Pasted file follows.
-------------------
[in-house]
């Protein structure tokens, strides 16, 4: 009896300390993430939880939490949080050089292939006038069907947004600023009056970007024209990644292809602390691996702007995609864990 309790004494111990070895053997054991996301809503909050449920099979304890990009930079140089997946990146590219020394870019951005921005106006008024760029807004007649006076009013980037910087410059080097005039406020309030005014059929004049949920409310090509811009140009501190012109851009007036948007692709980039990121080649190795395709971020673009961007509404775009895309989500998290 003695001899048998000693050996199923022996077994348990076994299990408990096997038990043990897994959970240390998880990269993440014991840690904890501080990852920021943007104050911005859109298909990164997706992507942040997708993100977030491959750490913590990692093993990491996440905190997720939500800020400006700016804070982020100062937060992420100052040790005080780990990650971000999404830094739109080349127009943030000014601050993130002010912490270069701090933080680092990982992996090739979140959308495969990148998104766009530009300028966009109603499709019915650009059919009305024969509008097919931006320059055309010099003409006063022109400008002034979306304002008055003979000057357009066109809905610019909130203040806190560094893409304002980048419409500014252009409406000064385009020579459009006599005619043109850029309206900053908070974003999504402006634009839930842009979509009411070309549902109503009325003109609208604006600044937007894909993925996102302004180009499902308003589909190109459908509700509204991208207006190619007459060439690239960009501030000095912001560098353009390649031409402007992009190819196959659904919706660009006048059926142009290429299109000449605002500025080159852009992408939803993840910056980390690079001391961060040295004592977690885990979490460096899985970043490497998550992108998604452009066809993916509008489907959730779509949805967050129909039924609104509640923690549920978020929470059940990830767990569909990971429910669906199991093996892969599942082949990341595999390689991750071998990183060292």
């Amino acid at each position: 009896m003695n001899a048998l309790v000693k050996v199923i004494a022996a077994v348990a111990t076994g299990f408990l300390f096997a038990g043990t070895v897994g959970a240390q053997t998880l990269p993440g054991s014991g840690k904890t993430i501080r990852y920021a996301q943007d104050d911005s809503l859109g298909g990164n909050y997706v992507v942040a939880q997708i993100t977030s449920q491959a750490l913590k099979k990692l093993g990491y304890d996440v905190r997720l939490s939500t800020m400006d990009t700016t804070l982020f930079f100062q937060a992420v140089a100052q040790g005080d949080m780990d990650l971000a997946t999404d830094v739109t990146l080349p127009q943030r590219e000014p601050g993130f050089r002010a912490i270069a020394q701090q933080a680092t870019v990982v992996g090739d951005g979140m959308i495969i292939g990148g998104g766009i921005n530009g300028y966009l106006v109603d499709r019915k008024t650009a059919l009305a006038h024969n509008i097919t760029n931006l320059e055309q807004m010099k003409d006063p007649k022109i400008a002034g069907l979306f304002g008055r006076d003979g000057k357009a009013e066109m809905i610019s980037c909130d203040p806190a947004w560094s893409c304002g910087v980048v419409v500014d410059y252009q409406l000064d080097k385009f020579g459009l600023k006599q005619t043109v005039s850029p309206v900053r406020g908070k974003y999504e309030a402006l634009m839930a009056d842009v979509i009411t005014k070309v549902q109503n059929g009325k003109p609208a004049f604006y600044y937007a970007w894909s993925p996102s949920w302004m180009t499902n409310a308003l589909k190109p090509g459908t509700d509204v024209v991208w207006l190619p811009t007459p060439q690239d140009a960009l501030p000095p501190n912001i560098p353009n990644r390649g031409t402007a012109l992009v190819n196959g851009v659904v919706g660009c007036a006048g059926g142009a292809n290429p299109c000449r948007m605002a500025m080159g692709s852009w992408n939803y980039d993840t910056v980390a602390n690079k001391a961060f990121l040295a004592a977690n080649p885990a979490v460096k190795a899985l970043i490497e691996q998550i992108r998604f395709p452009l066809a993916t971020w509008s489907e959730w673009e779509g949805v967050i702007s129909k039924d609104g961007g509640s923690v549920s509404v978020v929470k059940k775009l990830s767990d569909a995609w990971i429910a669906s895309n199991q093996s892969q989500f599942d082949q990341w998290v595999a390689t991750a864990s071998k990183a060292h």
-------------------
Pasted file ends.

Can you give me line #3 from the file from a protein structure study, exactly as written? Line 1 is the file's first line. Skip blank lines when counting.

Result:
């Amino acid at each position: 009896m003695n001899a048998l309790v000693k050996v199923i004494a022996a077994v348990a111990t076994g299990f408990l300390f096997a038990g043990t070895v897994g959970a240390q053997t998880l990269p993440g054991s014991g840690k904890t993430i501080r990852y920021a996301q943007d104050d911005s809503l859109g298909g990164n909050y997706v992507v942040a939880q997708i993100t977030s449920q491959a750490l913590k099979k990692l093993g990491y304890d996440v905190r997720l939490s939500t800020m400006d990009t700016t804070l982020f930079f100062q937060a992420v140089a100052q040790g005080d949080m780990d990650l971000a997946t999404d830094v739109t990146l080349p127009q943030r590219e000014p601050g993130f050089r002010a912490i270069a020394q701090q933080a680092t870019v990982v992996g090739d951005g979140m959308i495969i292939g990148g998104g766009i921005n530009g300028y966009l106006v109603d499709r019915k008024t650009a059919l009305a006038h024969n509008i097919t760029n931006l320059e055309q807004m010099k003409d006063p007649k022109i400008a002034g069907l979306f304002g008055r006076d003979g000057k357009a009013e066109m809905i610019s980037c909130d203040p806190a947004w560094s893409c304002g910087v980048v419409v500014d410059y252009q409406l000064d080097k385009f020579g459009l600023k006599q005619t043109v005039s850029p309206v900053r406020g908070k974003y999504e309030a402006l634009m839930a009056d842009v979509i009411t005014k070309v549902q109503n059929g009325k003109p609208a004049f604006y600044y937007a970007w894909s993925p996102s949920w302004m180009t499902n409310a308003l589909k190109p090509g459908t509700d509204v024209v991208w207006l190619p811009t007459p060439q690239d140009a960009l501030p000095p501190n912001i560098p353009n990644r390649g031409t402007a012109l992009v190819n196959g851009v659904v919706g660009c007036a006048g059926g142009a292809n290429p299109c000449r948007m605002a500025m080159g692709s852009w992408n939803y980039d993840t910056v980390a602390n690079k001391a961060f990121l040295a004592a977690n080649p885990a979490v460096k190795a899985l970043i490497e691996q998550i992108r998604f395709p452009l066809a993916t971020w509008s489907e959730w673009e779509g949805v967050i702007s129909k039924d609104g961007g509640s923690v549920s509404v978020v929470k059940k775009l990830s767990d569909a995609w990971i429910a669906s895309n199991q093996s892969q989500f599942d082949q990341w998290v595999a390689t991750a864990s071998k990183a060292h």